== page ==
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Slash - Book Review
I have wanted to learn to play guitar since I was six. When I was 13 years old, my grandma bought me an Esteban guitar along with the note that she remembered one time I told her I wanted to learn. It came with a little dvd of how to learn to play Esteban. Combined with the frusterating Esteban crappy guitar, pathetic lessons, and the initial difficulty of learning guitar, I was ready to about give it all up. Then one day I saw Justin Sandercoe's video lesson on how to play sweet child o' mine, and I realized, I want to be able to do that.
But even before that, I loved Guns N' Roses, and every time I asked myself what it was that I liked about their music, it always came back to Slash. His guitar playing captivated me, and even before I learned guitar I wanted to be like him. So when I finally picked up his book, I knew I was in for a huge ride.
There is something interesting about reading an autobiography though. You know that annoying co-worker that always has some boring story to share? And every once in a while he actually has an interesting story? That kind of sums up my feelings about Slash's life story. Don't get me wrong, I didn't actually find any of his stories boring, but I had a hard time staying motivated to read the whole book.
The most interesting parts of Slash's book weren't the stories of all his drug adventures, the girls he dated, even the dynamics of the band. The most interesting parts to me were when he gets down to it and talks about the guitar itself. What it feels like to stand on stage with all that energy, and how amazing it feels that every ounce of your energy can just be channeled through the piece of wood you have slung around your shoulder. Those were the moments that I loved to hear about.
I definitely did enjoy hearing some of his stories about what it was like to be on drugs. On one of his capades, he broke a TV in a hotel room, broke a window, walked all over the glass, ran naked across a golf course, through an area filled with people, and eventually locked himself in a utility shed.
I also enjoyed actually understanding the dynamics behind the break-up of GNR. I always knew that most of the anger was always directed at Axl, but here read from Slash's perspective. He doesn't have ill feelings towards Axl, even though he does attribute a lot of bad events to himl. I remember watching a video on youtube about Axl leaving a concert mid-show, but in the book Slash talks about how this was preceded by a lot of events. Axl actually caused riots that did tens of thousands of dollars worth of damage. Showing up a few hours late to concerts, leaving mid concert, it was really such a mess.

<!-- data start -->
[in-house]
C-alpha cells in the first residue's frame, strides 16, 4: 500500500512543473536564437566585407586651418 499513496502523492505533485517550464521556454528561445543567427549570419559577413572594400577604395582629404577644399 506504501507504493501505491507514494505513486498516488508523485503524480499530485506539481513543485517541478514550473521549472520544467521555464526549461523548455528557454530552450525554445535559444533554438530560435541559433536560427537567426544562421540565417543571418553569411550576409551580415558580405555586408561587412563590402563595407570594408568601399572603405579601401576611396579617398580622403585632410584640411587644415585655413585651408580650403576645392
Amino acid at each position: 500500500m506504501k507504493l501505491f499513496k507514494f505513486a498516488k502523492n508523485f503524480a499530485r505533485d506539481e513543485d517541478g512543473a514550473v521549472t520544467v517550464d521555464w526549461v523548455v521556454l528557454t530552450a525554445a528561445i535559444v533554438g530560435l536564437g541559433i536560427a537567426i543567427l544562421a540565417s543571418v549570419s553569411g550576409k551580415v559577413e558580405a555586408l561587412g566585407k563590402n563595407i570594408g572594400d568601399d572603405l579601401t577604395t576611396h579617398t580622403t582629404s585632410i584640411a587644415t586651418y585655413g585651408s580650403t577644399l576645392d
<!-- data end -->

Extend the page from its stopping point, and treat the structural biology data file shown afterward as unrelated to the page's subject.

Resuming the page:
However, when the band pulled together, they worked magic. I love hearing about how some of my favorite songs came about. Slash makes it seem so easy how they write songs; trust me, it's not. Paradise city, patience, welcome to the jungle, Civil war, their cover of Knockin' on Heaven's Door, and my all time favorite Sweet Child o' Mine. These songs were pure magic then, and they still are now.
However, one thing I was a little disappointed in was the amount of stories that were added in for nothing other than the shock factor. I mean, the front cover of the book does state that "Just because it sounds excessive, doesn't mean it didn't happen". But some of the stories seem almost too excessive. The constant path of destruction in Slash's wake, how time after time he gets drunk, does drug, and makes a mess of things. How is this man not dead?
One thing I didn't like, is how the book goes from Slash just leaving GNR to all of a sudden one quick chapter of life afterwards, his work with Velvet Revolver, his plans for Slash's Snake pit. It just has a way too short chapter to wrap up the book. It almost makes it seem like the part of his life that he really wanted to embezzle was his life prior to the one he has now. Personally I would be more proud of being a good dad than a rockstar, but that's just me.
All in all, if you are into auto-biography's, Slash as a guitar player, or Slash as a person, then this book is a good read. I definitely enjoyed hearing Slash recount his crazy life that makes him the amazing guitar player he is.